greatest engineering achievements of the 20th century

  • Marconi sends the first transatlantic signal

    Marconi sends the first transatlantic signal
    Guglielmo Marconi, waiting at a wireless receiver in St. John’s, Newfoundland, picks up the first transatlantic radio signal, transmitted some 2,000 miles from a Marconi station in Cornwall, England. To send the signal of the three dots of the Morse letter "s", Marconi’s engineers send a copper wire aerial skyward by hoisting it with a kite. Marconi builds a booming business using radio as a new way to send Morse code.
  • First sustained flight with a powered, controlled airplane

    First sustained flight with a powered, controlled airplane
    Wilbur and Orville Wright of Dayton, Ohio, complete the first four sustained flights with a powered, controlled airplane at Kill Devil Hills, 4 miles south of Kitty Hawk, North Carolina. On their best flight of the day, Wilbur covers 852 feet over the ground in 59 seconds. In 1905 they introduce the Flyer, the world’s first practical airplane.
  • Model T introduced

    Model T introduced
    Henry Ford begins making the Model T. First-year production is 10,660 cars. Cadillac is awarded the Dewar Trophy by Britain’s Royal Automobile Club for a demonstration of the precision and interchangeability of the parts from which the car is assembled. Mass production thus makes more headway in the industry.
  • Asphalt manufactured from oil-refining byproducts

    Asphalt manufactured from oil-refining byproducts
    Gulf Oil, Texas Refining, and Sun Oil introduce asphalt manufactured from byproducts of the oil-refining process. Suitable for road paving, it is less expensive than natural asphalt mined in and imported from Venezuela. The new asphalt serves a growing need for paved roads as the number of motor vehicles in the United States soars from 55,000 in 1904 to 470,000 in 1910 to about 10 million in 1922.
  • Los Angeles–Owens River Aqueduct

    Los Angeles–Owens River Aqueduct
    The Los Angeles–Owens River Aqueduct is completed, bringing water 238 miles from the Owens Valley of the Sierra Nevada Mountains into the Los Angeles basin. The project was proposed and designed by William Mulholland, an immigrant from Ireland who taught himself geology, hydraulics, and mathematics and worked his way up from a ditch tender on the Los Angeles River to become the superintendent of the Los Angeles Water Department. Mulholland devised a system to tr
  • Automatic gyrostabilizer leads to first automatic pilot

    Automatic gyrostabilizer leads to first automatic pilot
    Lawrence Sperry demonstrates an automatic gyrostabilizer at Lake Keuka, Hammondsport, New York. A gyroscope linked to sensors keeps the craft level and traveling in a straight line without aid from the human pilot. Two years later Sperry and his inventor father, Elmer, add a steering gyroscope to the stabilizer gyro and demonstrate the first "automatic pilot."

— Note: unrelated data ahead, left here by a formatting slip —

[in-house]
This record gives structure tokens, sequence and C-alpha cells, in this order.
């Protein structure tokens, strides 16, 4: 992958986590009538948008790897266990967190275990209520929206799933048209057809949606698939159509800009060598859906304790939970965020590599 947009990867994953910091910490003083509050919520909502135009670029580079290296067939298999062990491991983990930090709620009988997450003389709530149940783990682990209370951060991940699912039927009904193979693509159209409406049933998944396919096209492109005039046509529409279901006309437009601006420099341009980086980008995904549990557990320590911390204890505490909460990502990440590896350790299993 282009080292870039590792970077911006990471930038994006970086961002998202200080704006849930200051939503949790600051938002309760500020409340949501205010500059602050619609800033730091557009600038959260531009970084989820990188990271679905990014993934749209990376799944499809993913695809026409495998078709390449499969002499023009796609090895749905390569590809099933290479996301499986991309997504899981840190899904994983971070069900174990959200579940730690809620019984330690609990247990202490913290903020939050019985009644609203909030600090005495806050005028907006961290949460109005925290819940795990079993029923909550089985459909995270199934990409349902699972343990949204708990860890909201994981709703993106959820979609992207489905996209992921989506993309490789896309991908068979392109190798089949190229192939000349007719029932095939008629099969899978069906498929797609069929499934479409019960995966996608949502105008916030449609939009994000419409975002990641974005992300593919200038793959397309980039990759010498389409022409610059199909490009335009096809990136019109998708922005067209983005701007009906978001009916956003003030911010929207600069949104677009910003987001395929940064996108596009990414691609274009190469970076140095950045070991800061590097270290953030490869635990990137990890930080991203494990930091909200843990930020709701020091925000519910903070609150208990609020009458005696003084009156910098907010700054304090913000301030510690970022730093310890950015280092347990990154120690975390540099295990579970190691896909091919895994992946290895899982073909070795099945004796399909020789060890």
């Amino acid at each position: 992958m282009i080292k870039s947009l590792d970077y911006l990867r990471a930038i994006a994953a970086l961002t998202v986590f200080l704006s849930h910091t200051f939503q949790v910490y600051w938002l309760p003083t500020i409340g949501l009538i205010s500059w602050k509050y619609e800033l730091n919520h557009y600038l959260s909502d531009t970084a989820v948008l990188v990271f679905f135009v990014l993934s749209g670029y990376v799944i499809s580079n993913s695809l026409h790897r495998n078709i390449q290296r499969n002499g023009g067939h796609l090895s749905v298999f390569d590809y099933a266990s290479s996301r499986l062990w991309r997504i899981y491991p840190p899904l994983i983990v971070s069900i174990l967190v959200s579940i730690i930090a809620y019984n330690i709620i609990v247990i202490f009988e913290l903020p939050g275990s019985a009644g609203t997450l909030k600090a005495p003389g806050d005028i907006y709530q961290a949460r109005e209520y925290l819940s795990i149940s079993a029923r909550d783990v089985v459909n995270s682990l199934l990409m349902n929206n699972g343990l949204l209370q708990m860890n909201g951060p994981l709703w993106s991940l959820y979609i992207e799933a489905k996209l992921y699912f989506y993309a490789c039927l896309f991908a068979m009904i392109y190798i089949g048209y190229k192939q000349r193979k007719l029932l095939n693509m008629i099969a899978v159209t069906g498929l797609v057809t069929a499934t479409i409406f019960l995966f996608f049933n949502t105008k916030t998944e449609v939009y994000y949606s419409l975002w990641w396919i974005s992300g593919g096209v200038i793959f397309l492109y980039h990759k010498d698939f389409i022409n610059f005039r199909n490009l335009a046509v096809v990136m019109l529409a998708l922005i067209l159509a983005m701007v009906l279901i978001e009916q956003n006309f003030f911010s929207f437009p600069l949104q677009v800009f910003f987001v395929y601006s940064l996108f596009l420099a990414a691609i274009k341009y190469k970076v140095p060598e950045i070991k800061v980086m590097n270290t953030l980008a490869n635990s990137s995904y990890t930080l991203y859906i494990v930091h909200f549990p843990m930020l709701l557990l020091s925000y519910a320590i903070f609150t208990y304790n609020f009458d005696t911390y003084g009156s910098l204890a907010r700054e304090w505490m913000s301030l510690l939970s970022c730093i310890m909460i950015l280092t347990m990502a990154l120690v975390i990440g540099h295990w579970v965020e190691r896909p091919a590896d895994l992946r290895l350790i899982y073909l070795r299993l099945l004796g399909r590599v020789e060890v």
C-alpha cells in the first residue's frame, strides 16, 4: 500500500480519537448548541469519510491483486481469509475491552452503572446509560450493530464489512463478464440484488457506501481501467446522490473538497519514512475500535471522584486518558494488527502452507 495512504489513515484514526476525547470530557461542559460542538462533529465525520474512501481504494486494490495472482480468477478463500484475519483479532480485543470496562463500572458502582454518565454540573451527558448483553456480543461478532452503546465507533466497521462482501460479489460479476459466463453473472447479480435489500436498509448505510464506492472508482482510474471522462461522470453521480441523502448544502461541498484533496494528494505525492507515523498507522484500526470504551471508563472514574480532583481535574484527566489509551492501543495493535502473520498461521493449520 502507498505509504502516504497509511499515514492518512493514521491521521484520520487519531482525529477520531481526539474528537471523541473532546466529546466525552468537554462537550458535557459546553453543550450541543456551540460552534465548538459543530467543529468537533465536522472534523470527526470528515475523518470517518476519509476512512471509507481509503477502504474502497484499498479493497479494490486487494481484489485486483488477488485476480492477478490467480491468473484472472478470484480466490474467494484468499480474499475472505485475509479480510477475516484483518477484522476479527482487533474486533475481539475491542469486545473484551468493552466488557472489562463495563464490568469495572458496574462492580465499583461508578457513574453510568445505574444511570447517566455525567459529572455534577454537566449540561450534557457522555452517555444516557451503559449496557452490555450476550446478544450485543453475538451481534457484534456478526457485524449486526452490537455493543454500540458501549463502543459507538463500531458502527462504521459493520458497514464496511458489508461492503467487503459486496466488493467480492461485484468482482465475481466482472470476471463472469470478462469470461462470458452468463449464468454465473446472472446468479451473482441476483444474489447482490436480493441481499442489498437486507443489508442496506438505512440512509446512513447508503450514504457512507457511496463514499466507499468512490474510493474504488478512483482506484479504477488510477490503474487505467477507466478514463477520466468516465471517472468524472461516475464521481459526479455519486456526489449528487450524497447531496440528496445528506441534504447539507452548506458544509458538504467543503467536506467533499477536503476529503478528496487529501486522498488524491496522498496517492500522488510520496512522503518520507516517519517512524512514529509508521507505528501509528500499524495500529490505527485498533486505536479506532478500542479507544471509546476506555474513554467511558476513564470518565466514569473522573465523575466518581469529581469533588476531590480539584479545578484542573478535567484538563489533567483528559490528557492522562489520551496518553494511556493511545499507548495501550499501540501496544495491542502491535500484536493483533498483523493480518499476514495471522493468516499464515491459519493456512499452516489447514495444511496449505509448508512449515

• The Junkers J4, an all-metal airplane, introduced

    The Junkers J4, an all-metal airplane, introduced
    Hugo Junkers, a German professor of mechanics introduces the Junkers J4, an all-metal airplane built largely of a relatively lightweight aluminum alloy called duralumin.
  • First automatic pop-up toaster

    First automatic pop-up toaster
    Charles Strite’s first automatic pop-up toaster uses a clockwork mechanism to time the toasting process, shut off the heating element when the bread is done, and release the slice with a pop-up spring. The invention finally reaches the marketplace in 1926 under the name Toastmaster.
  • First practical radar

    First practical radar
    First practical radar British scientist Sir Robert Watson-Watt patents the first practical radar (for radio detection and ranging) system for meteorological applications. During World War II radar is successfully used in Great Britain to detect incoming aircraft and provide information to intercept bombers.
  • Golden Gate Bridge

    Golden Gate Bridge
    Golden Gate Bridge The Golden Gate Bridge opens and connects San Francisco with Marin County. To construct a suspension bridge in a region prone to earthquakes, engineer Joseph Strauss uses a million tons of concrete to hold the anchorages in place. Its two main towers each rise 746 feet above the water and are strung with 80,000 miles of cable.
  • Manhattan Project

      	Manhattan Project
    The U.S. Army’s top-secret atomic energy program, known as the Manhattan Project, employs scientists in Los Alamos, New Mexico, under the direction of physicist J. Robert Oppenheimer, to develop the first transportable atomic bomb. Other Manhattan Project teams at Hanford, Washington, and Oak Ridge, Tennessee, produce the plutonium and uranium-235 necessary for nuclear fission.
  • B-52 bomber

    B-52 bomber
    Boeing makes the B-52 bomber. It has eight turbojet engines, intercontinental range, and a capacity of 500,000 pounds.